Spices! You can find large bags of spices, sometimes freshly ground on premises, for far cheaper than the supermarket. Try garam masala — a heady spice blend that will perk up your cooking routine. Fresh ginger, chili peppers, basmati rice, Bollywood movies! Try Dil Se for epic love and tragedy (and the most amazing dance scene ever filmed on the roof of a train running through snow-capped mountains), Mohabbetein for British Knights-era fashions (the shoes, that is, not the actual knights), or Jadu for the weirdest character computer animation has ever created. My local Indian market has a small selection of hot foods, too — can't beat samosas for a buck!

4. Mexican

Try the carne asada: pre-marinaded, so incredibly good. You'll find a variety of chili powders and dried and fresh chilis. Radishes with the leaves and ends already cut off! Plantains: fry the superripe ones (the skin is black) in some butter — so good.

5. Japanese

Great fish and seafood is plentiful here. You can often buy small packages of diced sushi-grade seafood for just a few dollars. Sometimes they even come with a small package of wasabi — sashimi for the masses!

Good beef, too. My local Japanese market (which is actually part of a small national chain has small packages of pre-sliced Angus beef for $3-$5. There's bizarre junk food in bizarre packaging (and by bizarre, I mean bizarrely awesome). Beverages: from small cans to large bottles of teas and coffees and refreshers like Pocari Sweat and Dakara Life Partner (I'm not kidding — although, I'm sad to say Calpis turns into the far-less-entertainingly named Calpico when it comes to the states). There is great produce, sometimes pre-packaged. Green tea ice cream. Toasted sesame seed oil. Oh, and this one comes with a challenge: If you can find the green tea flavor of MeltyKiss cubic chocolate truffles (I think they are called MeltyBlend in this country — not to be confused with another chocolate kiss), I will love you forever and ever.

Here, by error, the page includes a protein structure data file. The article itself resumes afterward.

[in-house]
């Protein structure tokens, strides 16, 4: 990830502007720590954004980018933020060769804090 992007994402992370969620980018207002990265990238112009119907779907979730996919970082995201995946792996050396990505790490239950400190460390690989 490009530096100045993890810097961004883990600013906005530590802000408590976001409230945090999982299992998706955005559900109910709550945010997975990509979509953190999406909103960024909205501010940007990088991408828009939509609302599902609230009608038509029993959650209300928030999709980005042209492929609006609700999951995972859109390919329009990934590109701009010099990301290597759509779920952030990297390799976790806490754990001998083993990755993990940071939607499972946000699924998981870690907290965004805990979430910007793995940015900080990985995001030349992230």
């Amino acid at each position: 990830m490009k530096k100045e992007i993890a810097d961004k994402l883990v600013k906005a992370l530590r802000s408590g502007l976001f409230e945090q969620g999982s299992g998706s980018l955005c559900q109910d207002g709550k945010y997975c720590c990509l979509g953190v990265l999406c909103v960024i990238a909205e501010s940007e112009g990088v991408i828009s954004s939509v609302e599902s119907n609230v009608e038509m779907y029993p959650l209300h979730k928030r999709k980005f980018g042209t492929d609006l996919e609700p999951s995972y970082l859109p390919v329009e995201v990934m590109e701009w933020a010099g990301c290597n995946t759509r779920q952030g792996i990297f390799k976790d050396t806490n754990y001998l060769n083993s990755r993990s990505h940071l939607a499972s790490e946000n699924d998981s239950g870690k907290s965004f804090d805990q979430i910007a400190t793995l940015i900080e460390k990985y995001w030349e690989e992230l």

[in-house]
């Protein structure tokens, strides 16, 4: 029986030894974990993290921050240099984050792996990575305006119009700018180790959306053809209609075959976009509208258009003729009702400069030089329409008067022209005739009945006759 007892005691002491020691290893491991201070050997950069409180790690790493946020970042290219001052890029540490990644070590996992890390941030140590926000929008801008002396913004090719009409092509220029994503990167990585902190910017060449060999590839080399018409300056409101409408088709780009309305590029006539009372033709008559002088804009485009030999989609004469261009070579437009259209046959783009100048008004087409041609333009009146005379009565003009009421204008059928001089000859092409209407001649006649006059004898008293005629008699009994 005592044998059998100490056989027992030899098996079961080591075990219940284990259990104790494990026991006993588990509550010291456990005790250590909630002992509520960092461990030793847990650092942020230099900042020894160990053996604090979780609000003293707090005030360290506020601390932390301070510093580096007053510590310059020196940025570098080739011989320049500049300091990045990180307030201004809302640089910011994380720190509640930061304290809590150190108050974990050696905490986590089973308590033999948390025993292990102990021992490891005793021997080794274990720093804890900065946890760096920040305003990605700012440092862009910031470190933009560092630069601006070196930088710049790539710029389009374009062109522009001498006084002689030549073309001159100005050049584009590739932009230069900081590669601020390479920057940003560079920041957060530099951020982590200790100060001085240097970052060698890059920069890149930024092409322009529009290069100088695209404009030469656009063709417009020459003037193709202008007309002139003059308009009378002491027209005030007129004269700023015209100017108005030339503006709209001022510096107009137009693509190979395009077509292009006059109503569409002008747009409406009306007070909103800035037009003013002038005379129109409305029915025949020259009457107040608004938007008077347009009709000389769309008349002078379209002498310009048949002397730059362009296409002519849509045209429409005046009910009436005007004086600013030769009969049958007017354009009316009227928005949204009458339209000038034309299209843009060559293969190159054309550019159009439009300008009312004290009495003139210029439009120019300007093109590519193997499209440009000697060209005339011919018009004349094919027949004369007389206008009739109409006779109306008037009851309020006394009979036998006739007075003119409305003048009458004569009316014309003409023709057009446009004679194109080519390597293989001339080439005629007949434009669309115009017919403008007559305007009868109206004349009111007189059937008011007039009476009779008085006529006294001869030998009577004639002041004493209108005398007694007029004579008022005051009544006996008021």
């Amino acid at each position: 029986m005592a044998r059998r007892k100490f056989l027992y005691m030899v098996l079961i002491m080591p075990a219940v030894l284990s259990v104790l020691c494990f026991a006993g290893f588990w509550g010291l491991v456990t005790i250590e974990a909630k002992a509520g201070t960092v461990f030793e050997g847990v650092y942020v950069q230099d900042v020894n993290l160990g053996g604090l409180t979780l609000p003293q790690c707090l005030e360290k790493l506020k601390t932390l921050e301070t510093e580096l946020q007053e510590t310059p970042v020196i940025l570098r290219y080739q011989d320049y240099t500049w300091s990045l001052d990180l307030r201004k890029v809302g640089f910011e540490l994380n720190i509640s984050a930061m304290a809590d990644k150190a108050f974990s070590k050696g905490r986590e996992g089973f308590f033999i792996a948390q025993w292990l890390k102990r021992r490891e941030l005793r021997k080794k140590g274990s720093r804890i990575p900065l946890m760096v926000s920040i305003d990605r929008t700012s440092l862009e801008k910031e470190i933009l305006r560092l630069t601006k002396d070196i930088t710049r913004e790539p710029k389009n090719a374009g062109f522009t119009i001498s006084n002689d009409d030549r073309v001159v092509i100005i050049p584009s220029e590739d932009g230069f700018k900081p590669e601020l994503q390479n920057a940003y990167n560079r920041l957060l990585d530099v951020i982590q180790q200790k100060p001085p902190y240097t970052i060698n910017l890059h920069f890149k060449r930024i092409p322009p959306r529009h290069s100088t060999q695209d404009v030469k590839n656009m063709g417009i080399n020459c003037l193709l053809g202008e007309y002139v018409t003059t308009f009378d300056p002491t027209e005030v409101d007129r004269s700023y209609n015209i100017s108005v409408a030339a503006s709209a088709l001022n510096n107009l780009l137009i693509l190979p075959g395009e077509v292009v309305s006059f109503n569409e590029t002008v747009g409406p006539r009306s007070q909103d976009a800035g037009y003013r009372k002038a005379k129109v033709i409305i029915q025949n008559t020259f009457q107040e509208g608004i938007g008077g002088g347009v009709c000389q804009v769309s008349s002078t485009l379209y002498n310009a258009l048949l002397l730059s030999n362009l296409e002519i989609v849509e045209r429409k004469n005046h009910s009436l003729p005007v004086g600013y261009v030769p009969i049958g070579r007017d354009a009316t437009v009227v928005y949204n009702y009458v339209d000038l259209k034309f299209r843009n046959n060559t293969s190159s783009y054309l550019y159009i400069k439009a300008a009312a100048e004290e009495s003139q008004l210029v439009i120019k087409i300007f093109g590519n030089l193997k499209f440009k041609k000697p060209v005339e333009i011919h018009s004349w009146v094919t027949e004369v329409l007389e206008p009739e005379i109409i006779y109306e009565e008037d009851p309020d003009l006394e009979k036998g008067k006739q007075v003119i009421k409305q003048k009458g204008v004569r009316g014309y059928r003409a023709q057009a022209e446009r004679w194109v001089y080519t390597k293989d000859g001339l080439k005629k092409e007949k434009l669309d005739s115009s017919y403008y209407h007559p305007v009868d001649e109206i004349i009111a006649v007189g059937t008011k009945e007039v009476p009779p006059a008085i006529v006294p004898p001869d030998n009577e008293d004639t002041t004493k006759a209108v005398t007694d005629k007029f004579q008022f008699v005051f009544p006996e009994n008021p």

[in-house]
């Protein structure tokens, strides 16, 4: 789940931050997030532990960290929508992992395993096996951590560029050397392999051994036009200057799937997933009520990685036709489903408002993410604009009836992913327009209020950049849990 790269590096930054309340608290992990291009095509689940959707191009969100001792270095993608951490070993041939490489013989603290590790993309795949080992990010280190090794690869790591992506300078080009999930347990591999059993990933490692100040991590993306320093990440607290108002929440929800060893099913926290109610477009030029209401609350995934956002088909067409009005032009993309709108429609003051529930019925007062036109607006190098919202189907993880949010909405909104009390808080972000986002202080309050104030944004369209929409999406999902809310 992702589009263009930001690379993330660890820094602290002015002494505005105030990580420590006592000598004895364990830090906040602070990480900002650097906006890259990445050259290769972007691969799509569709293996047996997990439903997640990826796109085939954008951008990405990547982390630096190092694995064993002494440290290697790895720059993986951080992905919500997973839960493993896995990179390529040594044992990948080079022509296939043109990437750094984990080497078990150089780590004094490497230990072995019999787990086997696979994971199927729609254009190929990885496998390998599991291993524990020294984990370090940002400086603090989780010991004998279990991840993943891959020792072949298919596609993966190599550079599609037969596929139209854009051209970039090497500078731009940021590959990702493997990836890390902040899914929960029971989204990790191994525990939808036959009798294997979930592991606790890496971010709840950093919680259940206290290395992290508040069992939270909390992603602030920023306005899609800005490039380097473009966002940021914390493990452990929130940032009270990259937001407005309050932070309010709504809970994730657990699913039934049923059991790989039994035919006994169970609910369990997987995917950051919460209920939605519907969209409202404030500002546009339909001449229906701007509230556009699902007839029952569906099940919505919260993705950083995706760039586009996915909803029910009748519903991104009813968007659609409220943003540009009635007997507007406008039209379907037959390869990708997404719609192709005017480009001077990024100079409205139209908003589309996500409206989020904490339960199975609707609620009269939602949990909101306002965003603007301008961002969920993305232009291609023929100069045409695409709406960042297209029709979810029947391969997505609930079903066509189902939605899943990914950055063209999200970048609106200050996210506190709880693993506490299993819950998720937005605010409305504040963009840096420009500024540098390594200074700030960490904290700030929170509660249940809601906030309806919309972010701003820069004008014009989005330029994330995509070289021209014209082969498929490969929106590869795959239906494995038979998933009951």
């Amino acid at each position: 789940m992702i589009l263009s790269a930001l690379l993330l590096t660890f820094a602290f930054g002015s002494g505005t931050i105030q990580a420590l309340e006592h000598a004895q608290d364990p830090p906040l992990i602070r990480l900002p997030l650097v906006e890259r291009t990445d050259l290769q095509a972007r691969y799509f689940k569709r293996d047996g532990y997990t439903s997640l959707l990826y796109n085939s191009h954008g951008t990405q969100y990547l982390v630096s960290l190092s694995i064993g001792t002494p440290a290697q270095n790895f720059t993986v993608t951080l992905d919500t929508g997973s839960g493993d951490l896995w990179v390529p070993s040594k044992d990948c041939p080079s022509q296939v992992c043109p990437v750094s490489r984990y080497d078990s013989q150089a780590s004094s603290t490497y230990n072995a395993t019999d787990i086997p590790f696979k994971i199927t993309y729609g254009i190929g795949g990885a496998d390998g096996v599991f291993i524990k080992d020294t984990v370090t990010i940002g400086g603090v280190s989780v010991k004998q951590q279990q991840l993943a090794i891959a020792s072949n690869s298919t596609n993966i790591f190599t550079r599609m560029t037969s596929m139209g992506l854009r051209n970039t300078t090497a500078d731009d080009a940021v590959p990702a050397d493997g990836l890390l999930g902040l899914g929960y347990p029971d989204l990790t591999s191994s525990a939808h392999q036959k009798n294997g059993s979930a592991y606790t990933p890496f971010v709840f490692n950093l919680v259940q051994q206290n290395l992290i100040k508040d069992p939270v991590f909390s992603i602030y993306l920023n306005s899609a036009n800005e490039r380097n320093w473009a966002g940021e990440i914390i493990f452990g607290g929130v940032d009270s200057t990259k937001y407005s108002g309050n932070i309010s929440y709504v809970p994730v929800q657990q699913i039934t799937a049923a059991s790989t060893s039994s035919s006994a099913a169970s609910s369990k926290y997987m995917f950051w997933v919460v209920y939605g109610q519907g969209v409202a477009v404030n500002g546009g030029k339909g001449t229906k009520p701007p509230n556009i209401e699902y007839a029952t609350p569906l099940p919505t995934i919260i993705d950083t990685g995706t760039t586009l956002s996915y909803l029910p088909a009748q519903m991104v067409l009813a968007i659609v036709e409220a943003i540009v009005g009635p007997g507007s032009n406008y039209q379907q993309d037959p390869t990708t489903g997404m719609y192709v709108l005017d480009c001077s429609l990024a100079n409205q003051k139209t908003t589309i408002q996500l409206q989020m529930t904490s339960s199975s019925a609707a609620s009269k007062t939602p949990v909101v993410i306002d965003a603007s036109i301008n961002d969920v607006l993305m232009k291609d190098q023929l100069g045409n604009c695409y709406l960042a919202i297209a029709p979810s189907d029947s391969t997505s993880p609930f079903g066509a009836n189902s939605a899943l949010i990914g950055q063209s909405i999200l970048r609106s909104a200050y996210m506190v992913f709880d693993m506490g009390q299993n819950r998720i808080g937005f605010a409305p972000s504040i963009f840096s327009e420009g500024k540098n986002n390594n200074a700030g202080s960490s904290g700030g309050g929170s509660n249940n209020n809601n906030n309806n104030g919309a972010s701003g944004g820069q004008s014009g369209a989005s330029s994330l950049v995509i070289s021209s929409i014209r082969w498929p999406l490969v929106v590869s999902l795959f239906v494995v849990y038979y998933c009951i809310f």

6. Korean

Seaweed — try tearing off pieces of the toasted seasoned sheets and using them to pinch off bites of sticky rice for a yummy snack. Mochi — yes, the texture is weird, learn to love it. There is fresh seafood (some so fresh it's still swimming around in a tank), kimchi, large jugs of soy sauce,  and huge bags of sticky rice. Tasty muskmelon popsicles will make you feel like you're biting into a hunk of frozen melon.

7. Russian

You'll find tons of great vodkas (I'm not kidding) and beer, of which there are tons of Russian varieties I had no idea existed. (And dare I mention the horrible/awesome pun that ensues? Russki brewskis, people!). You'll also find pickled vegetables and a wide variety of deli meats and cheeses.